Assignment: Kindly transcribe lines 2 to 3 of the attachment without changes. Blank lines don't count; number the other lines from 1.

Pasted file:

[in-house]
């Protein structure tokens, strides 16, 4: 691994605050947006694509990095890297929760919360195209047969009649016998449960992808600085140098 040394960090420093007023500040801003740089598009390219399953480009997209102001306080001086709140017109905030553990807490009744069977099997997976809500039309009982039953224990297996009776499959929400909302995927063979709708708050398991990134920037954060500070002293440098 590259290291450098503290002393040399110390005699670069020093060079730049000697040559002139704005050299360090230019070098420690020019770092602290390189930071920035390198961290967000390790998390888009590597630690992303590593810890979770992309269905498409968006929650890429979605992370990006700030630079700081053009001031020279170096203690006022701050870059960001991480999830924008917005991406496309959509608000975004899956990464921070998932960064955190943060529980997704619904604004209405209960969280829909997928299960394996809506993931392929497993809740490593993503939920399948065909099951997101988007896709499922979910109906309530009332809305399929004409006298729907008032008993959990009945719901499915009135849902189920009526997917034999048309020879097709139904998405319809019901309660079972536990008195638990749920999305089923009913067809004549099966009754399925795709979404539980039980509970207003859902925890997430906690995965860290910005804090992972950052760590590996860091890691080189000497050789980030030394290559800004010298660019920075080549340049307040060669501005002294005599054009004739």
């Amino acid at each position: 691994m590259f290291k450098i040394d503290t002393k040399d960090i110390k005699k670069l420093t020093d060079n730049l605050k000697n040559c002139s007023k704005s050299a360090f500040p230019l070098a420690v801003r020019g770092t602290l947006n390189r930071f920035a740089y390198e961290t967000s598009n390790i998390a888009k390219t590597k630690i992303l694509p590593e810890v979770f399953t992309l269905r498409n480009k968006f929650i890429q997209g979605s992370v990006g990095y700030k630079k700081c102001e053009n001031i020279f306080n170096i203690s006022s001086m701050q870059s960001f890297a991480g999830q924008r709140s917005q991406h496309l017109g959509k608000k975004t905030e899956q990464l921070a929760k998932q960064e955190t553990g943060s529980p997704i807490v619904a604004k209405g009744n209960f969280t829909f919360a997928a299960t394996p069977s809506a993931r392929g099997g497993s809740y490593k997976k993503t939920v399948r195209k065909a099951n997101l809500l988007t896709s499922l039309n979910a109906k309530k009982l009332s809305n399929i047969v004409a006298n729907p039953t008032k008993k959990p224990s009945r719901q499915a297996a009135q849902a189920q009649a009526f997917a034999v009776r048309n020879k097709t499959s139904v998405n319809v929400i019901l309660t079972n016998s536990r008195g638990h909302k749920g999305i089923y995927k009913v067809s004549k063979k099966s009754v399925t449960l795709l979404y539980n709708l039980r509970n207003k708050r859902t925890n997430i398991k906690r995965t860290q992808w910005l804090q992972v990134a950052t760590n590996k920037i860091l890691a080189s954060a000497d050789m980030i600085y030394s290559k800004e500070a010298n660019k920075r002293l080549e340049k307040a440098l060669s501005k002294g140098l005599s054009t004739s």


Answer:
């Protein structure tokens, strides 16, 4: 691994605050947006694509990095890297929760919360195209047969009649016998449960992808600085140098 040394960090420093007023500040801003740089598009390219399953480009997209102001306080001086709140017109905030553990807490009744069977099997997976809500039309009982039953224990297996009776499959929400909302995927063979709708708050398991990134920037954060500070002293440098 590259290291450098503290002393040399110390005699670069020093060079730049000697040559002139704005050299360090230019070098420690020019770092602290390189930071920035390198961290967000390790998390888009590597630690992303590593810890979770992309269905498409968006929650890429979605992370990006700030630079700081053009001031020279170096203690006022701050870059960001991480999830924008917005991406496309959509608000975004899956990464921070998932960064955190943060529980997704619904604004209405209960969280829909997928299960394996809506993931392929497993809740490593993503939920399948065909099951997101988007896709499922979910109906309530009332809305399929004409006298729907008032008993959990009945719901499915009135849902189920009526997917034999048309020879097709139904998405319809019901309660079972536990008195638990749920999305089923009913067809004549099966009754399925795709979404539980039980509970207003859902925890997430906690995965860290910005804090992972950052760590590996860091890691080189000497050789980030030394290559800004010298660019920075080549340049307040060669501005002294005599054009004739």
């Amino acid at each position: 691994m590259f290291k450098i040394d503290t002393k040399d960090i110390k005699k670069l420093t020093d060079n730049l605050k000697n040559c002139s007023k704005s050299a360090f500040p230019l070098a420690v801003r020019g770092t602290l947006n390189r930071f920035a740089y390198e961290t967000s598009n390790i998390a888009k390219t590597k630690i992303l694509p590593e810890v979770f399953t992309l269905r498409n480009k968006f929650i890429q997209g979605s992370v990006g990095y700030k630079k700081c102001e053009n001031i020279f306080n170096i203690s006022s001086m701050q870059s960001f890297a991480g999830q924008r709140s917005q991406h496309l017109g959509k608000k975004t905030e899956q990464l921070a929760k998932q960064e955190t553990g943060s529980p997704i807490v619904a604004k209405g009744n209960f969280t829909f919360a997928a299960t394996p069977s809506a993931r392929g099997g497993s809740y490593k997976k993503t939920v399948r195209k065909a099951n997101l809500l988007t896709s499922l039309n979910a109906k309530k009982l009332s809305n399929i047969v004409a006298n729907p039953t008032k008993k959990p224990s009945r719901q499915a297996a009135q849902a189920q009649a009526f997917a034999v009776r048309n020879k097709t499959s139904v998405n319809v929400i019901l309660t079972n016998s536990r008195g638990h909302k749920g999305i089923y995927k009913v067809s004549k063979k099966s009754v399925t449960l795709l979404y539980n709708l039980r509970n207003k708050r859902t925890n997430i398991k906690r995965t860290q992808w910005l804090q992972v990134a950052t760590n590996k920037i860091l890691a080189s954060a000497d050789m980030i600085y030394s290559k800004e500070a010298n660019k920075r002293l080549e340049k307040a440098l060669s501005k002294g140098l005599s054009t004739s």